In one development, the liquid fuel feed device 12 can be optionally equipped with a pilot feed line 16, by which liquid fuel can be fed to at least one pilot injection orifice 17. In contrast to the remaining injection orifices 14, the at least one pilot injection orifice 17 is designed so that it has a main injection direction 18, which is indicated by an arrow, which exclusively has an axial component which extends parallel to the main outflow direction 9. In pilot mode of the burner 1, therefore, liquid fuel can be injected axially, that is parallel to the main outflow direction 9, with or without swirl into the mixer chamber 3, or directly into the combustion chamber 8, as the case may be. The at least one pilot injection orifice 17 is preferably arranged on the lance 6, and in fact preferably on the lance tip, that is on an end of the lance 6 which is distanced from the burner head 4.

Corresponding to the embodiments of FIGS. 3 and 5, the injection orifices 14 can also be expediently designed so that in addition to the radial component their respective main injection direction 15 also has an axial component which consequently extends parallel to the main outflow direction 9. In this way, for example the mixing through with the oxidator flow can be improved.

Corresponding to FIGS. 4 and 6, the injection orifices 14 can also be designed so that the respective main injection direction 15 can also have a circumferential component in addition to the radial component. This circumferential component, or tangential component, in this case extends transversely to the main outflow direction 9, and also transversely to the radial component. In this case, this circumferential component is expediently oriented in the rotational direction of the swirled flow which is formed as a result of the tangential inflow of the oxidator in the mixer chamber 3. The circumferential component can also contribute to improvement of mixing through of the liquid fuel with the oxidator. In this case, it is clear that the injection orifices 14 can be designed so that the main injection direction 15 cumulatively or alternatively has the axial component and the circumferential component in addition to the radial component.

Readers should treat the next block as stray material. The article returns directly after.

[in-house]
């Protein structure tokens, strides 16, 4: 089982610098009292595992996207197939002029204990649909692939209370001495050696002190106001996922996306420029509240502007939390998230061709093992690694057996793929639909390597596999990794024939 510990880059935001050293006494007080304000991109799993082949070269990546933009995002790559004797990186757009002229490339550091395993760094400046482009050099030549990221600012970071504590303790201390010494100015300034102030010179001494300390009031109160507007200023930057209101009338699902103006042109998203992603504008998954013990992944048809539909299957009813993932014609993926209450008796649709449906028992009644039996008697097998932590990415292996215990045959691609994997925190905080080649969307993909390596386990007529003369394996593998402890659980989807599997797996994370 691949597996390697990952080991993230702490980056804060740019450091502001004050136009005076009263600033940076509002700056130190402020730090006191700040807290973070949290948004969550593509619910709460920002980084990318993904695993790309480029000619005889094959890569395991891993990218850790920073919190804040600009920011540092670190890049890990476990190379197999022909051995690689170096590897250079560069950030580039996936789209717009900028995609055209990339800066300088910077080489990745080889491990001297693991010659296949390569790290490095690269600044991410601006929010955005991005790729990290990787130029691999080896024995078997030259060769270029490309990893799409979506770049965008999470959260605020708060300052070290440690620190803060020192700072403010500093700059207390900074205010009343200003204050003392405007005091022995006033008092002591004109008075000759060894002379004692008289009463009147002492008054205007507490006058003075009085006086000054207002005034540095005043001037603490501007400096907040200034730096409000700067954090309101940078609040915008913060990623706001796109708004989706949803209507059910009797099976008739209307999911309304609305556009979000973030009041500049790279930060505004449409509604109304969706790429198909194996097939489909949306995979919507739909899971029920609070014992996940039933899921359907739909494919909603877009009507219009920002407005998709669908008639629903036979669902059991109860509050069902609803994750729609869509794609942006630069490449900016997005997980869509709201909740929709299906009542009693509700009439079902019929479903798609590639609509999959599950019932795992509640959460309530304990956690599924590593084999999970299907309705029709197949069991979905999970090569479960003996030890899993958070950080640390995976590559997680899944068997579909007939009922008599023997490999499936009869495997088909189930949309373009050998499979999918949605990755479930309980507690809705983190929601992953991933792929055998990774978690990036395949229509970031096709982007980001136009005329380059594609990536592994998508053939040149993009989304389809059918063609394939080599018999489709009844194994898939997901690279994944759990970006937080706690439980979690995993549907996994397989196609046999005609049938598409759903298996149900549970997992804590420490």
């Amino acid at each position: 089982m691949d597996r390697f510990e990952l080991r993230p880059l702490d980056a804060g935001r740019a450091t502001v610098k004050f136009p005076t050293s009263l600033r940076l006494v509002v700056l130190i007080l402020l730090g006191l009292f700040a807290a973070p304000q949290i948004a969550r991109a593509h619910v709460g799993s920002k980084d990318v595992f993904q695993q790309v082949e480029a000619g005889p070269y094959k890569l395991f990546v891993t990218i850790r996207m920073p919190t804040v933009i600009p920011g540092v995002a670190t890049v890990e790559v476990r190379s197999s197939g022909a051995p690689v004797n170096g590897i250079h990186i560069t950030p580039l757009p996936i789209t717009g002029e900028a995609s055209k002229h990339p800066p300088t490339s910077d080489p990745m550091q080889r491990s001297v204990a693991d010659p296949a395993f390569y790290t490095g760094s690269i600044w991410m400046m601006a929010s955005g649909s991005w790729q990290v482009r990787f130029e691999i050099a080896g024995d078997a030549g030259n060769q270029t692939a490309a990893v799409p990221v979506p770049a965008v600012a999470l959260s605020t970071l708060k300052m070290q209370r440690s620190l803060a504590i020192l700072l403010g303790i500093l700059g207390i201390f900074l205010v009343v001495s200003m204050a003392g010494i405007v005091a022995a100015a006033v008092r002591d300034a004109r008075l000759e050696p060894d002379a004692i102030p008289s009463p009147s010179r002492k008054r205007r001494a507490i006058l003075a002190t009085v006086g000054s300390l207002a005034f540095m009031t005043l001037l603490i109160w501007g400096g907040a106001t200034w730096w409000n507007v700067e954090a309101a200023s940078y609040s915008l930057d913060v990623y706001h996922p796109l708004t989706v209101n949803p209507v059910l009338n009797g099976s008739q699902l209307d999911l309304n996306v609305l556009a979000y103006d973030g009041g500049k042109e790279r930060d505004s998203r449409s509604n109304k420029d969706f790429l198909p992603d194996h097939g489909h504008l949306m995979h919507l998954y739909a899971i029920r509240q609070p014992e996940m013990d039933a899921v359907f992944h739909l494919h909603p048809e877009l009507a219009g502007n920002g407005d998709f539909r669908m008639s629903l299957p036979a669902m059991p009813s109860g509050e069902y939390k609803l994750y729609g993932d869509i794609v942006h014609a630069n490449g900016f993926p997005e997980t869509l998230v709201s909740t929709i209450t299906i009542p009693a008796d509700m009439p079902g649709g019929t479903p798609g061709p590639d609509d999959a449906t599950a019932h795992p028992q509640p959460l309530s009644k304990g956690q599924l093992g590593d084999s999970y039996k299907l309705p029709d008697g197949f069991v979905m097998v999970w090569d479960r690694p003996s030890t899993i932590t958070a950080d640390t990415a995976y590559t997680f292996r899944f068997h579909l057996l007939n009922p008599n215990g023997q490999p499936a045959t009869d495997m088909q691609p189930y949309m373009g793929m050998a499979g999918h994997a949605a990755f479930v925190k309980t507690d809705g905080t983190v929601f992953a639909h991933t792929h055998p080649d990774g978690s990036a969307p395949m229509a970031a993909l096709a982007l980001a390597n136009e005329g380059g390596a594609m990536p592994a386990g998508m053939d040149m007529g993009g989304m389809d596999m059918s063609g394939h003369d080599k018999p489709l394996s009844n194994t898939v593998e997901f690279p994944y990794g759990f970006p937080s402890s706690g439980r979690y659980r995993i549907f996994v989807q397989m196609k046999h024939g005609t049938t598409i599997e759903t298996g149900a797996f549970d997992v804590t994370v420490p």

For arranging, positioning, and dimensioning of the injection orifices 14, and also for orienting of their main injection direction 15, an optimum is expediently sought which leads to an especially good atomization, mixing through, and evaporation of the liquid fuel in the oxidator gas. For this purpose, it can be especially also necessary to design the individual injection orifices 14 differently with regard to orifice cross section and/or main injection direction and/or mutual spacing, in order to be able to optimally adapt each individual injection orifice to the locally prevailing flow conditions in the extreme case. Furthermore, it is clear that the injection orifices 14 must have a defined ratio of length to diameter in order to be able to properly present the desired main injection direction in each case. It is quite possible that in this case it becomes necessary to select the wall thickness of the lance 6 greater than is the case, for example, with a conventional lance 6 for injecting liquid fuel.

In the embodiments of FIGS. 5 and 8, a tube 19 is associated with each inlet opening 7, see also FIGS. 6, 7 and 9, 10 concerning this. The tubes 19 in this case are arranged inside the inlet opening 7, or upstream of the associated inlet opening in each case with regard to the oxidator flow, and to a certain extent extend parallel along the entire respective inlet opening 7. The tubes 19 in this case are not expediently provided with a circular cross section, but have a rounded oblong profile, an oval profile or a streamlined profile in conformance with the space conditions and flow conditions inside or directly upstream of the inlet opening 7.

The gaseous fuel feed device 11 in these embodiments includes at least one feed line; two feed lines are provided in the present case, specifically a first feed line 20 and a second feed line 21. By the feed lines 20, 21, gaseous fuel can be fed to a plurality of injection orifices 22, 23. In this case, first injection orifices 22 are supplied by the first feed line 20, while second injection orifices 23 are supplied by the second feed line 21. The injection orifices 22, 23 in this case are arranged upstream of the respective inlet opening 7 with regard to the oxidator flow. The respective tube 19 in this case includes at least one gaseous fuel passage which is connected to the respective feed line 20, 21 and which leads to the associated injection orifices 22, 23 in each case. In the present case, a first gaseous fuel passage 24 is thus included in each tube 19 and connects the first feed line 20 to the first injection orifices 22 in a communicating manner. In a corresponding way, each tube 19 also includes a second gaseous fuel passage 25 which connects the second feed line 21 to the second injection orifices 23 in a communicating manner.